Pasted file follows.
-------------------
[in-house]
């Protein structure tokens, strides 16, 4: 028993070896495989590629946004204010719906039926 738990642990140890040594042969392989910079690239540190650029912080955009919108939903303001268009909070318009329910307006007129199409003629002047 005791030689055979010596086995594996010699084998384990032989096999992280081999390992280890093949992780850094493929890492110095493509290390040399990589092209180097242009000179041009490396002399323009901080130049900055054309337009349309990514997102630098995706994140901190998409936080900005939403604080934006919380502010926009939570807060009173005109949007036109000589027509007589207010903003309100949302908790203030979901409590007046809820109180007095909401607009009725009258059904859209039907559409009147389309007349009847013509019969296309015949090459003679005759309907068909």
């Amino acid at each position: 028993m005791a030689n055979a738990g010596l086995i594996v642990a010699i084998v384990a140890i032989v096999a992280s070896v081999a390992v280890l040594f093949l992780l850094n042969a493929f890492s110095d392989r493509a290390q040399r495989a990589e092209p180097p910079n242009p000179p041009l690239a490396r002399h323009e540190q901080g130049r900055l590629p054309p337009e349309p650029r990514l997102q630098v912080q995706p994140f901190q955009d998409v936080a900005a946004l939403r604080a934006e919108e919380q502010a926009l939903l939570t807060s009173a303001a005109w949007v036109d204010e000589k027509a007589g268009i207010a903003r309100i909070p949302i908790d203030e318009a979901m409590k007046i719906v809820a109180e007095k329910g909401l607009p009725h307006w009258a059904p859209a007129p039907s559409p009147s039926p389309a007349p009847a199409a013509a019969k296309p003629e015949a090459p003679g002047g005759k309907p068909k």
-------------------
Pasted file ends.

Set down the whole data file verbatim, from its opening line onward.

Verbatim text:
[in-house]
């Protein structure tokens, strides 16, 4: 028993070896495989590629946004204010719906039926 738990642990140890040594042969392989910079690239540190650029912080955009919108939903303001268009909070318009329910307006007129199409003629002047 005791030689055979010596086995594996010699084998384990032989096999992280081999390992280890093949992780850094493929890492110095493509290390040399990589092209180097242009000179041009490396002399323009901080130049900055054309337009349309990514997102630098995706994140901190998409936080900005939403604080934006919380502010926009939570807060009173005109949007036109000589027509007589207010903003309100949302908790203030979901409590007046809820109180007095909401607009009725009258059904859209039907559409009147389309007349009847013509019969296309015949090459003679005759309907068909």
């Amino acid at each position: 028993m005791a030689n055979a738990g010596l086995i594996v642990a010699i084998v384990a140890i032989v096999a992280s070896v081999a390992v280890l040594f093949l992780l850094n042969a493929f890492s110095d392989r493509a290390q040399r495989a990589e092209p180097p910079n242009p000179p041009l690239a490396r002399h323009e540190q901080g130049r900055l590629p054309p337009e349309p650029r990514l997102q630098v912080q995706p994140f901190q955009d998409v936080a900005a946004l939403r604080a934006e919108e919380q502010a926009l939903l939570t807060s009173a303001a005109w949007v036109d204010e000589k027509a007589g268009i207010a903003r309100i909070p949302i908790d203030e318009a979901m409590k007046i719906v809820a109180e007095k329910g909401l607009p009725h307006w009258a059904p859209a007129p039907s559409p009147s039926p389309a007349p009847a199409a013509a019969k296309p003629e015949a090459p003679g002047g005759k309907p068909k």